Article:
Dec. 30, 2009 -- A widely used, somewhat controversial treatment for chronic low back pain is not effective and cannot be recommended, the American Academy of Neurology (AAN) now says.
Transcutaneous electric nerve stimulation, or TENS, is a pocket-sized, battery-operated device that sends electric currents to the nerves via electrodes with the goal of treating pain.
TENS has been used for pain relief for four decades, but studies evaluating its effectiveness have been mixed.
A review of the available research assessing the use of TENS for pain led to the newly published recommendation against its use for chronic low back pain, says neurologist and guideline co-author Richard M. Dubinsky, MD, MPH, of Kansas University Medical Center.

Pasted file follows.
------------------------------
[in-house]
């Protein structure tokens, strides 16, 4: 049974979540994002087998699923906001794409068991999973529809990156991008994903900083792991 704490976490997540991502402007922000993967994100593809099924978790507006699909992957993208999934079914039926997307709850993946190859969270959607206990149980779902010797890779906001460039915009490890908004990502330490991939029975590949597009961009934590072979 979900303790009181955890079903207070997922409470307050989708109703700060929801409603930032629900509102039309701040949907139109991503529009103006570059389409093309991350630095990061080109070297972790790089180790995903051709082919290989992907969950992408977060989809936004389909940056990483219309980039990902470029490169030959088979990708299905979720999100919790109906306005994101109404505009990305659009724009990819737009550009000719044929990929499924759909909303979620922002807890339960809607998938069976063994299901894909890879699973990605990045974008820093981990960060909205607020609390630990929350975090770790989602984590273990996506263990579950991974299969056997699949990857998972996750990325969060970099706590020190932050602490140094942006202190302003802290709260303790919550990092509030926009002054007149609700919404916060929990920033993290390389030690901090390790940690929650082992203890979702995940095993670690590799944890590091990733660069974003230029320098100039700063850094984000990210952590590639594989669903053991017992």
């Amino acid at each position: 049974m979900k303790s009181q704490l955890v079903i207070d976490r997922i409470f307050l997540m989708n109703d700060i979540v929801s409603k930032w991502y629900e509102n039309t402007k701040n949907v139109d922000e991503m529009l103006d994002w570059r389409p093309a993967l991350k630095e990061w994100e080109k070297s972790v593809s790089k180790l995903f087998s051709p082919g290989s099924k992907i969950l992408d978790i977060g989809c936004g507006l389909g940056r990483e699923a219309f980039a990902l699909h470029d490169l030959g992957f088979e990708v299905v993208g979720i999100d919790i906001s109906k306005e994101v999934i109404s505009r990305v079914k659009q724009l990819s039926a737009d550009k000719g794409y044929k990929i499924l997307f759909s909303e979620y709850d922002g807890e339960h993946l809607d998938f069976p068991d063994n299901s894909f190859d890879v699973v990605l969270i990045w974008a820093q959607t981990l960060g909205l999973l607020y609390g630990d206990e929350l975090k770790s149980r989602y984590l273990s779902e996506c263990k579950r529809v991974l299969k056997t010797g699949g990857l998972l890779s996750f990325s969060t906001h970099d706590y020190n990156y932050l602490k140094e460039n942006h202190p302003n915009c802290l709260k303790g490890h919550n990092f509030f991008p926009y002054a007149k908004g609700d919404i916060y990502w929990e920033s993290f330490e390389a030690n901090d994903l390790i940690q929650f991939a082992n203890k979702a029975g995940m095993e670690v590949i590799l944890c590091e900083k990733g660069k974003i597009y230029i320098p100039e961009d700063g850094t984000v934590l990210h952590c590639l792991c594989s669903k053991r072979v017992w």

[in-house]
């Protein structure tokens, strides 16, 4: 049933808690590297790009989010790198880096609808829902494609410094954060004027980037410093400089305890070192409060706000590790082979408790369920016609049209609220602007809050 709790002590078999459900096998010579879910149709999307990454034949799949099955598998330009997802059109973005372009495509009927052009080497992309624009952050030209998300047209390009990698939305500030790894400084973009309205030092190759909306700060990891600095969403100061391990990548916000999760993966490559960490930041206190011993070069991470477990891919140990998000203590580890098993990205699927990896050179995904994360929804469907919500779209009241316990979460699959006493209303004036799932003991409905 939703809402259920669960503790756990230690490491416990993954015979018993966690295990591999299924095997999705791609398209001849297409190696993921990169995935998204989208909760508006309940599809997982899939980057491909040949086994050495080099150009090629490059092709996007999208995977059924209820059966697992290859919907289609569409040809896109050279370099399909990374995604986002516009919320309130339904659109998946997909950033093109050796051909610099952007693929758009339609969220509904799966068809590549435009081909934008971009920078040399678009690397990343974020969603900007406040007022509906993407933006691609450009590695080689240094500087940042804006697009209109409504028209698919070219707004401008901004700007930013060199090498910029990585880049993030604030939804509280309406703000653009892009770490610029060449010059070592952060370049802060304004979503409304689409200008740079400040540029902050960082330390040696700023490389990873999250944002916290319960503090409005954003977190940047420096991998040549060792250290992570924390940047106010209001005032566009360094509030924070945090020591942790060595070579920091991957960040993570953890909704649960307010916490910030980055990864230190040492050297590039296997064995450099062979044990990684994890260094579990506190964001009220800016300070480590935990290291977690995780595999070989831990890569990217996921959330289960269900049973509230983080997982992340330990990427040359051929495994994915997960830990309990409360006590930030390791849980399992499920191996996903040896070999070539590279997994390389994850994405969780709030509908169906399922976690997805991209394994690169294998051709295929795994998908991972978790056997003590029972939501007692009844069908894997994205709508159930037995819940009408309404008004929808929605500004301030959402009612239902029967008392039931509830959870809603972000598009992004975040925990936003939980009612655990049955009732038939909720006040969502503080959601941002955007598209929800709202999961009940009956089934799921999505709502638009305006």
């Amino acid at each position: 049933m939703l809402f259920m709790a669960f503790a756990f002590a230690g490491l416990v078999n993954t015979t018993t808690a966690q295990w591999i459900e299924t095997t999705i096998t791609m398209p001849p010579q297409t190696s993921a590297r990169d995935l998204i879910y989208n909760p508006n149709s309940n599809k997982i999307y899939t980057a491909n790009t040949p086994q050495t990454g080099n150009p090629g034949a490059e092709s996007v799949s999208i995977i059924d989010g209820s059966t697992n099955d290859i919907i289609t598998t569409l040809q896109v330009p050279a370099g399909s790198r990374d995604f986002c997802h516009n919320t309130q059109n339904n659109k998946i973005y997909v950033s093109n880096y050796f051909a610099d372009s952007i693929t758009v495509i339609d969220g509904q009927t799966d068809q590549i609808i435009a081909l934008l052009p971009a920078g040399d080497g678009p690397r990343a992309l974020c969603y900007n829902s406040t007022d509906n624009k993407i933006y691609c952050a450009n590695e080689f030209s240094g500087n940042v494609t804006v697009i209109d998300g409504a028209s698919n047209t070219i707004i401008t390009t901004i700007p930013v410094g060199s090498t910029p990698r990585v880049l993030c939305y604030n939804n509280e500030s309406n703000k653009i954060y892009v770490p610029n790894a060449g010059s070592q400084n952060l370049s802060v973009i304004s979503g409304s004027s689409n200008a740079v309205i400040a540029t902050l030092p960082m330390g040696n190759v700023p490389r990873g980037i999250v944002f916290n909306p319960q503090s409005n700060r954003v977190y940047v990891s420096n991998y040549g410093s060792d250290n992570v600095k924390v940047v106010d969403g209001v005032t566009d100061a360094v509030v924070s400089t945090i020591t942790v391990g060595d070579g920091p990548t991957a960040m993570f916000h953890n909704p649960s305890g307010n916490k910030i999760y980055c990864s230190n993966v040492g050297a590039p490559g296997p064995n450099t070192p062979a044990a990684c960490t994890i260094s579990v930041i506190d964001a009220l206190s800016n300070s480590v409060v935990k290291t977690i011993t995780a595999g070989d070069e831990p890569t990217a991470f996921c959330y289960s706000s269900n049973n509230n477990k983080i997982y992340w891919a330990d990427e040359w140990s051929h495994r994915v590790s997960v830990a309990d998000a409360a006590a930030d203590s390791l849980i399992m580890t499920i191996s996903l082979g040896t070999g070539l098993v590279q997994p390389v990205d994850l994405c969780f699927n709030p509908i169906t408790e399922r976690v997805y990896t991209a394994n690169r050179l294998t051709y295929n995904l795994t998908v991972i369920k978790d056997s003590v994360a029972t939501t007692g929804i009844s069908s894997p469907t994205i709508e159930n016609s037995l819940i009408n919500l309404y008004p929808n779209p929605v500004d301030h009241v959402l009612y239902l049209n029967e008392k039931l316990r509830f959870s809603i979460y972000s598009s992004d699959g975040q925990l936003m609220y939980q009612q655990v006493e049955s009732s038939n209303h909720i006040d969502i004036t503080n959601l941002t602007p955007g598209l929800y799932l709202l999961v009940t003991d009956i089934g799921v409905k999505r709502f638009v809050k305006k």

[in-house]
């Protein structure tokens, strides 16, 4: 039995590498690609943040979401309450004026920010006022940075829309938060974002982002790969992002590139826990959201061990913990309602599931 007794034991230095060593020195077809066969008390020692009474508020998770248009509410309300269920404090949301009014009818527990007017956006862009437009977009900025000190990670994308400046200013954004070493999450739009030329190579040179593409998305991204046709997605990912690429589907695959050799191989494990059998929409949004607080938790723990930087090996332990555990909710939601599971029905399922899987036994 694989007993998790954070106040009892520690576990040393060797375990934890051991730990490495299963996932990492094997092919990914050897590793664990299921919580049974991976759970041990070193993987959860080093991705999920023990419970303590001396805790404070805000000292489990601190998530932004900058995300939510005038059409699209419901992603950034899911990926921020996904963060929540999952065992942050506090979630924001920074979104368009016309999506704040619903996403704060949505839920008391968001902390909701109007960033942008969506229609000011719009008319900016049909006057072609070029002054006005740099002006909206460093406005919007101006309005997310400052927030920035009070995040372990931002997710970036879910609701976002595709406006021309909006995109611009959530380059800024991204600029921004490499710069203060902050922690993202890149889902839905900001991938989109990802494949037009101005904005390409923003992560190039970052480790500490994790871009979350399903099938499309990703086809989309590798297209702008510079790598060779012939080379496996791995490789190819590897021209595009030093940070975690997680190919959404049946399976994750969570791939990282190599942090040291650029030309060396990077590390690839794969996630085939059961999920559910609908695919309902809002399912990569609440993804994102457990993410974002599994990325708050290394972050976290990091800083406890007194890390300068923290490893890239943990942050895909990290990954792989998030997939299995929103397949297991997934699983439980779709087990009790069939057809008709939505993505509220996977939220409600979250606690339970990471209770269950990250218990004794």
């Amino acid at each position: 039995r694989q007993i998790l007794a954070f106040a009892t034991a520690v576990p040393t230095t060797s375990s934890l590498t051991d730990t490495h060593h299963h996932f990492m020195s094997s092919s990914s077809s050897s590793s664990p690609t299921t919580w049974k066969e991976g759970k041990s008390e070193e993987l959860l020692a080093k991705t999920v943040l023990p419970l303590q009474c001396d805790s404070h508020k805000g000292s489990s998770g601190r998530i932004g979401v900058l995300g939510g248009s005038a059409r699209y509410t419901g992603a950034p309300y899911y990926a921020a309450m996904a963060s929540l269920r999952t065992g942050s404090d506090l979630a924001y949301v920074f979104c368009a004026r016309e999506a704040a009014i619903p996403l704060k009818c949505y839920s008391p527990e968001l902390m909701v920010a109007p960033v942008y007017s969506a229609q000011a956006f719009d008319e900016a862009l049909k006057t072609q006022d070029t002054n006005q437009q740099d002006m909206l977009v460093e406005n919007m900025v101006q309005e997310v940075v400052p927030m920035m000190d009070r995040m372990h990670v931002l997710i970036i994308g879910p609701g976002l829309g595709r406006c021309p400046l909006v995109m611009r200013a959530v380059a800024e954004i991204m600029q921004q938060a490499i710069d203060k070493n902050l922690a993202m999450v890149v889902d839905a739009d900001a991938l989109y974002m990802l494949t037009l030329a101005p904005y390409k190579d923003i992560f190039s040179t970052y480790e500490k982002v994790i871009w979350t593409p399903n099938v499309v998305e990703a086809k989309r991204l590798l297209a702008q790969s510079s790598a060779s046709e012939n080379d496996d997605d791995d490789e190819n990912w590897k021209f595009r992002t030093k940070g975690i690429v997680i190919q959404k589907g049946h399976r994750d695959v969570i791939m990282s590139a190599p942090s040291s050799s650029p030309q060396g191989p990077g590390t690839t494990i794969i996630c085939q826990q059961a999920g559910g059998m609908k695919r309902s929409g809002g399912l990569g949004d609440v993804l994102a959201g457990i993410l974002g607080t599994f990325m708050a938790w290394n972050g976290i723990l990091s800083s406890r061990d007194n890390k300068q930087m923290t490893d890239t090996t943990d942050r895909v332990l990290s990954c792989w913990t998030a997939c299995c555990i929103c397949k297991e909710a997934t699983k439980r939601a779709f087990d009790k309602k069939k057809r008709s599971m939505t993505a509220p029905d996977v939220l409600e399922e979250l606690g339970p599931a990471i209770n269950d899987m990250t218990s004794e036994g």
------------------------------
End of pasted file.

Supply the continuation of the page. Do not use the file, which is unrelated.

"From the systematic review of the literature, based on the strength of the studies, we can say that TENS does not work for low back pain," he tells WebMD.
The AAN researchers reviewed TENS studies involving patients with chronic low back pain lasting three months or longer. All but one study excluded people with known causes of low back pain, such as pinched nerves, curving of the spine, or vertebra displacement.
Although some of the studies did show a benefit for TENS, the two most rigorously designed and executed trials reviewed by the researchers did not.
"We can’t say that TENS will not work in any patient with chronic low back pain," Dubinsky says. "We can say there is proof it doesn’t work in groups of patients with chronic low back pain."